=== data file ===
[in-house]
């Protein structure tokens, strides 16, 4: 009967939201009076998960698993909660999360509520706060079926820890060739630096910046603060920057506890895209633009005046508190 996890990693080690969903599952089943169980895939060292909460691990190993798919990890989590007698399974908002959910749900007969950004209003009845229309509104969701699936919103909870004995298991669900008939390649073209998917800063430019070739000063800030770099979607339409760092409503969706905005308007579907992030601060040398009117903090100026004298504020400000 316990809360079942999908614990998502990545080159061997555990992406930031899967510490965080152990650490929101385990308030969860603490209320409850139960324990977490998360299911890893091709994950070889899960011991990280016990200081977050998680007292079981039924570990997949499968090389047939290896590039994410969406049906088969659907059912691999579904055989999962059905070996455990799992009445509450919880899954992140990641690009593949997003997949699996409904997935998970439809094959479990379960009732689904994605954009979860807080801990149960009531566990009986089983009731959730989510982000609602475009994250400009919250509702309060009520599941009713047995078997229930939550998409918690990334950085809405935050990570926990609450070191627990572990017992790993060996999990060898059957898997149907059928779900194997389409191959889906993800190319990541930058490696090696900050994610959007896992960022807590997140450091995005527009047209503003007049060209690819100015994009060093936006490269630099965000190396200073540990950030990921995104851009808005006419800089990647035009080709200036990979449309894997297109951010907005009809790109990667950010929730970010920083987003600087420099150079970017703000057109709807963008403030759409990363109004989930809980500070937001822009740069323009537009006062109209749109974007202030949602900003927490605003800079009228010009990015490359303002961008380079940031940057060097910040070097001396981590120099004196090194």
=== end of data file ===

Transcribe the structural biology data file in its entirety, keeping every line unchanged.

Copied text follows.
[in-house]
């Protein structure tokens, strides 16, 4: 009967939201009076998960698993909660999360509520706060079926820890060739630096910046603060920057506890895209633009005046508190 996890990693080690969903599952089943169980895939060292909460691990190993798919990890989590007698399974908002959910749900007969950004209003009845229309509104969701699936919103909870004995298991669900008939390649073209998917800063430019070739000063800030770099979607339409760092409503969706905005308007579907992030601060040398009117903090100026004298504020400000 316990809360079942999908614990998502990545080159061997555990992406930031899967510490965080152990650490929101385990308030969860603490209320409850139960324990977490998360299911890893091709994950070889899960011991990280016990200081977050998680007292079981039924570990997949499968090389047939290896590039994410969406049906088969659907059912691999579904055989999962059905070996455990799992009445509450919880899954992140990641690009593949997003997949699996409904997935998970439809094959479990379960009732689904994605954009979860807080801990149960009531566990009986089983009731959730989510982000609602475009994250400009919250509702309060009520599941009713047995078997229930939550998409918690990334950085809405935050990570926990609450070191627990572990017992790993060996999990060898059957898997149907059928779900194997389409191959889906993800190319990541930058490696090696900050994610959007896992960022807590997140450091995005527009047209503003007049060209690819100015994009060093936006490269630099965000190396200073540990950030990921995104851009808005006419800089990647035009080709200036990979449309894997297109951010907005009809790109990667950010929730970010920083987003600087420099150079970017703000057109709807963008403030759409990363109004989930809980500070937001822009740069323009537009006062109209749109974007202030949602900003927490605003800079009228010009990015490359303002961008380079940031940057060097910040070097001396981590120099004196090194």